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|Famine Or Holocaust||Irish Examiner Debate On Elizabeth Bowen||Kilmichael Commemoration Address, 2014||Questions For Bishop Paul Colton||Rinuccini In Sliabh Luachra||Why Millstreet’s History Needs To Be Written?||West Cork v. Oxford||The so-called Treaty||The Forged 'Irish Bulletin'||The Mill Street Bank Robbery||Michael McDowell and the Black Diaries||Gofraidh Fionn O Dalaigh||Who was Shakespeare?||The Fate of Kate Carroll||Lest We Forget||Macroom Talk||The Famed Hill of Clara||Origin of Millstreet Parish||Easter Sunday Commemoration 2014||Lord Inchiquin's Address King Mahon||The Lime-Kiln Fusiliers||The 1921 Millstreet Ambush||The 'Bard'||West Cork's War of Independence||Aubane in 1832||Why DD Sheehan MP left Cork||The 'White Nigger' Episode||The tragedy at Béal na Bláth||The Killing of Mikie Dineen||Kilmichael Ambush Relatives Speak||Feireteir Poems||Running the Butter Road|
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This Society was founded by a number of local people in Aubane in 1985. It aims to contribute to the growing body of local history publications being produced across the country.
It concentrates on the local Aubane and Millstreet area as well as North Cork generally. It seeks to make available original and first hand accounts of various aspects of our history.
We rely on our own resources but we appreciate any support and are particularly grateful to Integrated Rural Development (IRD) Duhallow Ltd. for their assistance with a number of our publications.
We have produced over 30 publications so far in various formats. Those in print are available via this site.
If you have any comments or views on our work we would be pleased to hear from you.
Most Recent Update:—Monday, July 27, 2020
Ten years of controversy in Irish history
A 10th anniversary critique of Peter Hart's The IRA and its Enemies
Niall Meehan (Head, Journalism & Media Faculty, Griffith
College Dublin, Ireland) & Brian P Murphy OSB (Member of the Benedictine
Community, Glenstal, Limerick, Ireland) With an Introduction by Ruan O'Donnell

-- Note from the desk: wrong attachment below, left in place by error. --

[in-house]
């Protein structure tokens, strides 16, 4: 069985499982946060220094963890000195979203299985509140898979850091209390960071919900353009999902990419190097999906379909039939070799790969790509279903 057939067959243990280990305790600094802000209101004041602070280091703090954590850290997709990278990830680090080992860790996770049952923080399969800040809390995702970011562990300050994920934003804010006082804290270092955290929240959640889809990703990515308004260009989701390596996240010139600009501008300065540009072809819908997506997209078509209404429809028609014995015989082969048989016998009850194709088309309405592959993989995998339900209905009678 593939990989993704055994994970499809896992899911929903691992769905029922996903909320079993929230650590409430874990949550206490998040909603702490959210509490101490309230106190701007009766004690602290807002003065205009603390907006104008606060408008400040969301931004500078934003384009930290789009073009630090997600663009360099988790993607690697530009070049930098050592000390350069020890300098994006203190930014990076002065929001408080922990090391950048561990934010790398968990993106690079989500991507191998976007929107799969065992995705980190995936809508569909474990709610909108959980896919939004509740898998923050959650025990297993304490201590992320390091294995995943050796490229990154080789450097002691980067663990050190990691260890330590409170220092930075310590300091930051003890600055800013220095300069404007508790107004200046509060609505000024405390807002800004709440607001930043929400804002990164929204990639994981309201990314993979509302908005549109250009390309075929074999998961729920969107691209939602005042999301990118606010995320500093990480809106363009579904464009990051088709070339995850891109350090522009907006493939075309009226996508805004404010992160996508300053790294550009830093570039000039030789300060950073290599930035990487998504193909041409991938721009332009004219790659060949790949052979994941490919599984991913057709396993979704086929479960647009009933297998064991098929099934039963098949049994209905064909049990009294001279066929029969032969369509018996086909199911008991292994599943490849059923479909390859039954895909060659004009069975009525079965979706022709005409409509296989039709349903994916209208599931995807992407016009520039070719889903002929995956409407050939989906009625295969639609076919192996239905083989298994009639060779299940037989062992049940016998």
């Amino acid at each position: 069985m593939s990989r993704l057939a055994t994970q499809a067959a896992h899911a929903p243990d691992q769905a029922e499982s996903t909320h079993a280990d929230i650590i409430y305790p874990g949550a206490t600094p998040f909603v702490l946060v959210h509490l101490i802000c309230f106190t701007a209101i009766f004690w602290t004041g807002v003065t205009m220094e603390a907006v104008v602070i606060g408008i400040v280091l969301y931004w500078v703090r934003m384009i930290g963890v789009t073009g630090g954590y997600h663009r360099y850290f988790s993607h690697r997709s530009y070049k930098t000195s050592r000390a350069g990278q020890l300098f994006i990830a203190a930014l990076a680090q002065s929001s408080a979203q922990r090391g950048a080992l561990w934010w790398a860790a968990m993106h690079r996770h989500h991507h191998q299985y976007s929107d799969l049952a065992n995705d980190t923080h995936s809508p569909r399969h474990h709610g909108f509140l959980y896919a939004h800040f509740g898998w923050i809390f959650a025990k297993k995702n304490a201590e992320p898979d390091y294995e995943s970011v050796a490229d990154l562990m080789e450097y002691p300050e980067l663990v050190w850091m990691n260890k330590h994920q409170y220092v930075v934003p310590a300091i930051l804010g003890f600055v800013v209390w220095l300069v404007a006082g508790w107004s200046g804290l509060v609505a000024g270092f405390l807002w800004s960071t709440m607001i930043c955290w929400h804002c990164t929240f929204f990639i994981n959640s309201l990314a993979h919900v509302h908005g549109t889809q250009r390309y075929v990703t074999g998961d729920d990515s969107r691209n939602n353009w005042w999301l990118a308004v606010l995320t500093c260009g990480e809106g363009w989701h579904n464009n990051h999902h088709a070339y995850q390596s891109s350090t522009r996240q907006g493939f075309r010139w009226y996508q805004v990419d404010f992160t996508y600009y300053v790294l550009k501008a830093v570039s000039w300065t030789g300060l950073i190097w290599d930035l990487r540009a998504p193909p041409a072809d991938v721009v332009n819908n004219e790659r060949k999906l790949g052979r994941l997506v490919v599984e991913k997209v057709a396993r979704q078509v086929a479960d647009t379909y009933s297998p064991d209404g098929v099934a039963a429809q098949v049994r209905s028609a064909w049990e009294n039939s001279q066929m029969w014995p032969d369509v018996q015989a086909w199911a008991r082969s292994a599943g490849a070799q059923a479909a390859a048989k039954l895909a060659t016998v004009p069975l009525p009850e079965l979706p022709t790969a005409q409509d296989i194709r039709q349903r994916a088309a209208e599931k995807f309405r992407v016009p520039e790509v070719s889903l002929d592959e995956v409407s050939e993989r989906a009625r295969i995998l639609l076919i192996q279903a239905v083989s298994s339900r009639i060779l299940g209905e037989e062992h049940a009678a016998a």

(Head, History Department, The University of Limerick, Ireland)
Niall Meehan examines Peter Hart's arguments in the context of political
pressures in Irish society affecting the writing of Irish history. In particular,
he looks at the effect of violence in Northern Ireland post 1968. The threat
of violence was used to inhibit intellectual inquiry in Southern Ireland.
State censorship, perfected by Dr Conor Cruise O'Brien while a minister
from 1973-1977, was accompanied by attacks on print media, on dissenting
academics and on civil liberties. This, argues Meehan, helped to stabilise
a new orthodoxy that privileged reframing the earlier Irish Troubles of
1916-21 as a religious or ethnic conflict. Within this new framework Peter
Hart's research emerged and was uncritically applauded in 1998.
Meehan publishes for the first time an affidavit from the son of the last surviving participant in the Kilmichael ambush of November 28, 1920. He also publishes a newspaper report of the death of this ambush veteran. Peter Hart claimed to have interviewed an ambush participant anonymously one day later. In the affidavit it is claimed that Hart could not have interviewed the last surviving participant. The sole surviving IRA veteran suffered a stroke affecting his mobility and speech over a year prior to Hart's claimed anonymous interviews with two such veterans. Meehan pursues these and also newly discovered inconsistencies in Hart's account of sectarianism during the conflict. He attempts an explanation of why these deficiencies are ignored by mainstream Irish historians.
Brian Murphy examines the way in which Peter Hart's research on Cork during Ireland's War of Independence has been used to encourage the view that Catholic-Protestant antagonisms were a significant feature of the conflict. Murphy answers criticism of his research on British Propaganda in 1920 by David Leeson of Laurentian University, Canada. Murphy also examines Leeson's defense of Peter Hart. Murphy indicates the extent of significant Protestant support for Irish Independence. He takes issue with a recent Irish television documentary that pursued the Hart sectarianism thesis in another part of Ireland during the War of Independence.
Ruan O'Donnell, in his introduction, makes the point that 'the highly contentious
nature of the revolutionary period has found an echo in the hostile tenor
present in some of the debates between scholars. Questions of interpretation
are inevitable in such dialogues and important issues have also arisen in
relation to the reliability of certain classes of historical evidence. Something
of the heat of these clashes stems, in all probability, from proximity to
'the Long War'. Connections between 1922 and 1998 are obviously more profound
than the mere repetition of nomenclature and re-articulation of slogans
but contemporary judgments on this issue must, as yet, remain tentative.
It is to be hoped that a fuller and more nuanced grasp of Irish history
will emerge from the new histories of the new Ireland.'
Published June 2008, Price $10/€10/£7
(available in hard copy and in PDF format)
To secure your copy of this important new Irish historical research: